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Crowd: Migrating from Crowd internal directory to Microsoft Active Directory


We have been using Crowd with an internal directory of users for SSO between JIRA, Confluence, Stash and Bamboo for the last few years.

We are now migrating over to using Microsoft Active Directory as our primary directory on Crowd. I have set up a stage environment to test, and have successfully created a new Microsoft Active Directory directory and imported all the relevant user and groups.

However the problem is that everyone will get new account for our applications as this is a new directory. Is it possible to either disable all the accounts in our old Crowd Internal Directory and link them to the new account in the Microsoft Active Directory? Or to merge the directory/accounts?

The end goal is that people who previously had an account in the Crowd internal directory would still be able to see all thier previous history/issues in JIRA/Confluence etc when we migrate over to the MS Active Directory.

Thanks in advance.



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As long as the user name matches, you can just put the AD user directory on top of the internal user directory and everything should work fine.

Keep an eye on the permissions as the user groups will have to be either created in AD or aggregated from both directories.

Thanks - I didn't think it would be that simple! The usernames where slightly different between the directories - I have to manually re-name the users in the old directory, and sync all the apps with crowd before adding the AD user directory, to preserve the users' history.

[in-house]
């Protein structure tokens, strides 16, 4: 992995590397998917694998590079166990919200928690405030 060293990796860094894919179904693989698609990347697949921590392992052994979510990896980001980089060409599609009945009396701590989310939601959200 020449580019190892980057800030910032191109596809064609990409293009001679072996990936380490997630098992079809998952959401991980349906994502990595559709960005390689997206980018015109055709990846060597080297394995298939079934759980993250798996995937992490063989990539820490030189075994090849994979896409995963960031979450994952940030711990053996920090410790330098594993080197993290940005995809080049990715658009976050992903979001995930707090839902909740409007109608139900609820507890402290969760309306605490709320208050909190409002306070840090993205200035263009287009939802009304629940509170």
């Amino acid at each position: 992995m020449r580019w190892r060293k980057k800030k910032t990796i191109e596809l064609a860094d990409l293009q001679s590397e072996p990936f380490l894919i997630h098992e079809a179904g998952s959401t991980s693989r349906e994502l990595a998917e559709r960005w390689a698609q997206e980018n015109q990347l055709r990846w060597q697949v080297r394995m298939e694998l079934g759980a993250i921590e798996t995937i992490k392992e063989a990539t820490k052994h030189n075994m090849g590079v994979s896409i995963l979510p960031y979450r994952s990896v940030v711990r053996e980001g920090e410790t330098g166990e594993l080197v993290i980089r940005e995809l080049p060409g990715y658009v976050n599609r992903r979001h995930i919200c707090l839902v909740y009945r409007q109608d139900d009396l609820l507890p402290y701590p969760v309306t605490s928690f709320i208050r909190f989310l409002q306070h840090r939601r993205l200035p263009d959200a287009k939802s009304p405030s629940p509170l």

Like Kyle Rosier likes this

Well, I must be doing something wrong them as I end up with a new user. Seems t hapen to a user that had a user name that did NOT match what was in AD. I tried renaming the user prior to importing from Crowd directory. But it didn't seem to help sad 

@Jobin Kuruvilla [Adaptavist] could you please clarify where you're prioritizing the user directories? In Crowd you create an application and then add directories to the application. You can order the directories there, within Crowd, to prioritize them.

Then on the application side (i.e. JIRA) you add a user directory from Crowd, which is the "application" on the Crowd side. Here you can also order the directories to prioritize them.

I'm currently trying to figure out how to achieve the same thing that Ben was originally asking about. Do I setup my AD directory as a separate "application" in Crowd, and then add my internal Crowd and AD directories as separate User Directories in JIRA? Or do I add both directories to the same "application" in Crowd, and add that single entity as a User Directory to JIRA?

I figured out that the directory prioritization occurs within the 'Application' in Crowd. You don't need to add a new user directory on the application side, or even edit the existing Crowd user directory configuration on that end.

  1. Add the Active Directory (AD) user directory to Crowd.
  2. Create groups for the new directory and add users to those groups as necessary.
  3. Update the username of any users in other directory(s) to match the username to merge with in the new AD directory.
  4. Sync application (i.e. Jira) with Crowd to get username changes.
  5. Add the AD user directory to the application in Crowd, ordering it above the directory(s) of exiting users that will be "merged".
  6. Assign groups that can authenticate to the application for the AD user directory (or assign all via checkbox option).
  7. Sync application (i.e. Jira) with Crowd to get the new groups. Assign new groups as necessary per application (i.e. for Jira, use the Application Access administration page).

@Kyle Rosier Thanks for the detail walkthrough, I have a question:

In step2, can I bulk add users to the group? I've tried import from CSV but I can not only import group membership file plus I have no permission to edit external AD.

I haven't used the CSV import functionality. When I added the AD user directory to Crowd, it pulled in all the users that way. I then created groups in Crowd (configured to not write back to AD) and added AD users (in Crowd) to those groups. I believe at that point I was able to add one or many users at a time to a group.

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